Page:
Under anticoagulant, anticonvulsive, thyrostatic and symptomatic analgesic therapy, the patient recovered well within 2 weeks and, upon discharge, only suffered from mild amnestic aphasia and mild nausea. Levels of thyroid hormones normalized under thyrostatic therapy (Table 1).


Our case of CVST and hyperthyroidism provides further support for the hypothesis that hyperthyroidism is associated with a hypercoagulable state [4-6]. While Siegert et al proposed a pathogenetic mechanism based on local venous compression by large goiter [7], our case with normal thyroid size does not corroborate this finding. Another clinical study demonstrated that the postulated association between hyperthyroidism and prothrombotic state/hypercoagulability can be supported by measurable blood parameters [8]. In particular, the reported dependency of protein C levels on thyroid hormones levels is in line with the present case, where a decreased level of functional protein C was measured during phases of high T3/T4 levels. Similar constellations (hyperthyroidism and protein C deficiency) were shown in the reported cases of De Schryver et al [9], Nagumo et al [10] and Ra et al [11]. In case of the former, lupus anticoagulant was detected as an additional prothrombotic factor. Consistent with the pathogenetic mechanism proposed by Siegert et al, Ra et al additionally described a large goiter in their patient as a potential hemodynamic factor, i.e. local compression of the jugular vein and consecutive impaired cerebral venous drainage. Besides the potential dependency of protein C on thyroid hormones, the decreased level of protein C could alternatively be caused by higher metabolism of protein C due to thrombosis. In either case, we consider the decreased level of protein C an acquired transient feature, rather than a distinct primary cause. However, it could represent a pathogenetic factor in patients with hyperthyroidism and thrombosis.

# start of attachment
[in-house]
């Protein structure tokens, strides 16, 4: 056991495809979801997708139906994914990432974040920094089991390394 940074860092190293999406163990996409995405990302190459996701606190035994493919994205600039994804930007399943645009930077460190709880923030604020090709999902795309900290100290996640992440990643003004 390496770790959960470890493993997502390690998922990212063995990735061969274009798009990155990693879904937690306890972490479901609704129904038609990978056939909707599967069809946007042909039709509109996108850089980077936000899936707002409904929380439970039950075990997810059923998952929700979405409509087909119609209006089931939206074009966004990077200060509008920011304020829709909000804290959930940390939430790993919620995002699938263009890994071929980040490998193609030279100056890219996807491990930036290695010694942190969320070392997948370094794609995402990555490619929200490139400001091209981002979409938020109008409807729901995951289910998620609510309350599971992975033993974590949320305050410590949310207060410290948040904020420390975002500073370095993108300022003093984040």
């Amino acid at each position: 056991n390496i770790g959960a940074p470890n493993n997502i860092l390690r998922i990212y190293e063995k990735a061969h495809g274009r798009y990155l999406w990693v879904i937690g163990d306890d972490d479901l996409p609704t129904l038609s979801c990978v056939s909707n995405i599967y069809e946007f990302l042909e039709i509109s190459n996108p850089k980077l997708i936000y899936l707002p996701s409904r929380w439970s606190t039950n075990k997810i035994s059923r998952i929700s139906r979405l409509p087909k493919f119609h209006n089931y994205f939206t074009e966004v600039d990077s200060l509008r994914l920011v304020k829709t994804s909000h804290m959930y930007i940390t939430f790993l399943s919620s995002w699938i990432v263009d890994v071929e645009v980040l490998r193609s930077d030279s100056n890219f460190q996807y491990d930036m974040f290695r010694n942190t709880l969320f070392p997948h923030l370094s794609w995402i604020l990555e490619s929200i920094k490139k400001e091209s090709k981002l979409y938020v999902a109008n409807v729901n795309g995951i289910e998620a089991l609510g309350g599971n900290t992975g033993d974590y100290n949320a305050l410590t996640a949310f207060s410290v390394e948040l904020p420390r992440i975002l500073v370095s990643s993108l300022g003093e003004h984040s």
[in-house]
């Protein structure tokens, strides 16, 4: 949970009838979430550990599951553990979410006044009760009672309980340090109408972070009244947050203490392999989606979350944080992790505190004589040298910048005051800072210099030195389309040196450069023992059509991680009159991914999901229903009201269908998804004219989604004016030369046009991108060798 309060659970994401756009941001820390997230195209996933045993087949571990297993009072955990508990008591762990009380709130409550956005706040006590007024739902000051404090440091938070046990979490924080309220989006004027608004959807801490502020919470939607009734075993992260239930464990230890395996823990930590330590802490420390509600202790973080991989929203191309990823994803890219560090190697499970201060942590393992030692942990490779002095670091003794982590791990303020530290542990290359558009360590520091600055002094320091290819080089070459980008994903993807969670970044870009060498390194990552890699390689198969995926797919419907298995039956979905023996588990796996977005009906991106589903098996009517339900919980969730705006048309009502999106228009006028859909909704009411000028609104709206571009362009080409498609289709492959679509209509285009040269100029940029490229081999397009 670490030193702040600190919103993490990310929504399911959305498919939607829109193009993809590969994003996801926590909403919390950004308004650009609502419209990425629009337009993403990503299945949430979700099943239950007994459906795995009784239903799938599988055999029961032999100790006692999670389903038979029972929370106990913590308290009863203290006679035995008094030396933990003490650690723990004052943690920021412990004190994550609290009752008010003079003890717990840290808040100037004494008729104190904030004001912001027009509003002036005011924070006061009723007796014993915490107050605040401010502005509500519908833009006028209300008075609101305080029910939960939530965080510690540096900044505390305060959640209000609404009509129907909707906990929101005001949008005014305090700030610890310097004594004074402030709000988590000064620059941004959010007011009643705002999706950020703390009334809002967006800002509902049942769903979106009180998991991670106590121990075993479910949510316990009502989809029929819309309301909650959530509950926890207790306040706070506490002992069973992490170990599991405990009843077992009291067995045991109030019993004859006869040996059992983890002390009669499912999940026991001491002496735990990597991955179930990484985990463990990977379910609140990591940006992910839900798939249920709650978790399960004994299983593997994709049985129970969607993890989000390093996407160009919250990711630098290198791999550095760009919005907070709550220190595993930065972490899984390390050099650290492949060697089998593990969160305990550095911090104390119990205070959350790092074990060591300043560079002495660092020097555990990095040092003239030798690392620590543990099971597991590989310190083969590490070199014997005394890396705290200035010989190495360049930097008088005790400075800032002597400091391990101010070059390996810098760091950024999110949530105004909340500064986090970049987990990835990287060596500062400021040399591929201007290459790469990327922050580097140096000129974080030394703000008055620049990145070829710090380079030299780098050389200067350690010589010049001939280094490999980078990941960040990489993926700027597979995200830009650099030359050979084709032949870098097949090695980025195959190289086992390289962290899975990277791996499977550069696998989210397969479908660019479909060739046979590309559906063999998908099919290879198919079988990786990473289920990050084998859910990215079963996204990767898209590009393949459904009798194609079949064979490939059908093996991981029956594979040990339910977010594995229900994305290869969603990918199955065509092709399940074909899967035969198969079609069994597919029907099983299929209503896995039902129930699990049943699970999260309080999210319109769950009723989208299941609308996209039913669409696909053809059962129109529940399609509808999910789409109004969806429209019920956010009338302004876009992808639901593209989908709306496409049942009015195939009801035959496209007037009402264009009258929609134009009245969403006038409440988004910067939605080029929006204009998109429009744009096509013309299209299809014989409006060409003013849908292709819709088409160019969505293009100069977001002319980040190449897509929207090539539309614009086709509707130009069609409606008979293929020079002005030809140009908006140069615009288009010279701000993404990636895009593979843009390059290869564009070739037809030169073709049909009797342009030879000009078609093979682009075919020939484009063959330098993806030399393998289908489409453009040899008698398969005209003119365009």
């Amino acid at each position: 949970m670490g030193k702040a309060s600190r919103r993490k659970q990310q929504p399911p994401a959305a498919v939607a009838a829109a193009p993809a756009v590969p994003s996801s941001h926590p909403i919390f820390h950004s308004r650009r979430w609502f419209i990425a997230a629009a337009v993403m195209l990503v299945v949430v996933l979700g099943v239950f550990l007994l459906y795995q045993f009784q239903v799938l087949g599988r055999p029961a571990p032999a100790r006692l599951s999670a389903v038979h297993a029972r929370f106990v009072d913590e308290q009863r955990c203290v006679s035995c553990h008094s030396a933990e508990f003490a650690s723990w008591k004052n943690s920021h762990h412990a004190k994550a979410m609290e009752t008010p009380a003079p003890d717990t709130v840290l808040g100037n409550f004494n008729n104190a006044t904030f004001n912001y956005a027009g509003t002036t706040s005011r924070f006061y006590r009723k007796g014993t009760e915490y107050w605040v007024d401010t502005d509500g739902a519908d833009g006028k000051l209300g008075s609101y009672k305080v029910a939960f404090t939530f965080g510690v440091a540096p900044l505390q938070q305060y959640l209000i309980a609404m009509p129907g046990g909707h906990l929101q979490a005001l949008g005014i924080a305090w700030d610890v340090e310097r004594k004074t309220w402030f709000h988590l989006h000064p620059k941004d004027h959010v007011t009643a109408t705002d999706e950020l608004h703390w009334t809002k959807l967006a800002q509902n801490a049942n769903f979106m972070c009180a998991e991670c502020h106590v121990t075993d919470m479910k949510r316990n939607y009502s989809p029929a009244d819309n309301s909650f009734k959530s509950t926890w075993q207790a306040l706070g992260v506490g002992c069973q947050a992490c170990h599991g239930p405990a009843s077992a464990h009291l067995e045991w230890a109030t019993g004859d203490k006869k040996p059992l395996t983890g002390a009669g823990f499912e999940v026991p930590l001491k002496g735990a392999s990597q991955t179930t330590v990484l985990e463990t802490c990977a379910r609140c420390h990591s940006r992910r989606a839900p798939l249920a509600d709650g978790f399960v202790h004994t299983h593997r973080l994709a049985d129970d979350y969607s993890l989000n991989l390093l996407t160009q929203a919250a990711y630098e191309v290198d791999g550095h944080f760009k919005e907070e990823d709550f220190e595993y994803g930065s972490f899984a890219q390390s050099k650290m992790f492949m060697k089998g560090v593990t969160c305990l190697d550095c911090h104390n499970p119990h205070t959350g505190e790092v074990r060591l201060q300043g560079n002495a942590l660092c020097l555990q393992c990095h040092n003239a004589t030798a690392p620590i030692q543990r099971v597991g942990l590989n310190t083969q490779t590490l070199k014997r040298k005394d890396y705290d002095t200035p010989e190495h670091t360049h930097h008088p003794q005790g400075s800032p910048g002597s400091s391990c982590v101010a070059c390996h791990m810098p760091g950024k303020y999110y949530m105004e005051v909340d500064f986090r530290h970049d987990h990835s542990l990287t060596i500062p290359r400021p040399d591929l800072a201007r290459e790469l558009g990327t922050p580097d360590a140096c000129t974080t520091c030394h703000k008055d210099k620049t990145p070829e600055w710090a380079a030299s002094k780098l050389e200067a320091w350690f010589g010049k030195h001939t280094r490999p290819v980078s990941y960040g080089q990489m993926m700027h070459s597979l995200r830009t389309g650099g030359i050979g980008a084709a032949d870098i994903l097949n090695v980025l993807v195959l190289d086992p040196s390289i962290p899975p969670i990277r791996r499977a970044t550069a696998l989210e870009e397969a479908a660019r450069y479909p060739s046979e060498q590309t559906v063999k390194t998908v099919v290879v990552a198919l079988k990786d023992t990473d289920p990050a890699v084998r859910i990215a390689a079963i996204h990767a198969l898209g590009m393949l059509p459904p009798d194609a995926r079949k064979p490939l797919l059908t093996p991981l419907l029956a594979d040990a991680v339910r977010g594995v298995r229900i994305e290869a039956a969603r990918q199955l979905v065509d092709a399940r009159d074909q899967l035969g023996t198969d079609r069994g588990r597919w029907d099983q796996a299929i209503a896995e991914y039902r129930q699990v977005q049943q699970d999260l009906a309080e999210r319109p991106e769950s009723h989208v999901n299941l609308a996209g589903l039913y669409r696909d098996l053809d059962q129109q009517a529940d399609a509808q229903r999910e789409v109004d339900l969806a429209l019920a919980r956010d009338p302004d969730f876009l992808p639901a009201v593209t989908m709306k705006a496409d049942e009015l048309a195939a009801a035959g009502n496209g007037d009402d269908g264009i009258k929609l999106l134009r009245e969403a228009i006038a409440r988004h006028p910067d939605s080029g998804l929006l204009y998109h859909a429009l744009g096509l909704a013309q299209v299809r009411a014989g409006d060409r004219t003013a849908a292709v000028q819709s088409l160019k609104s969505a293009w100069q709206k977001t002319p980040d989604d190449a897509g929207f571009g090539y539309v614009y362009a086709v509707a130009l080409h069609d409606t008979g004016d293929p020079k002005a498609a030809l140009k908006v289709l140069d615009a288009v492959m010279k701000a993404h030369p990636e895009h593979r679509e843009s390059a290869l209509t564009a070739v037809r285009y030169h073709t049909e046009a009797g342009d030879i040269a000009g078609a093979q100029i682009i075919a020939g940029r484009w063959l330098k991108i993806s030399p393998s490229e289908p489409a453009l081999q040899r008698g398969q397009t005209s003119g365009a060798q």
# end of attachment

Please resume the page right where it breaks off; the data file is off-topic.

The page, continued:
Further studies at both the biochemical/molecular and clinical level are needed to better understand the general pathogenesis of thrombosis in patients with hyperthyroidism, and to identify the optimal diagnostic and therapeutic approaches.


We thank Dr. Sandra Dieni for helpful comments on the manuscript and Dr. Felix Hieber for revising the manuscript.

Author Contributions

M. Hieber and J. Lambeck were the treating physicians of the patient. M. Hieber wrote and edited the manuscript. J. Lambeck reviewed and edited the manuscript.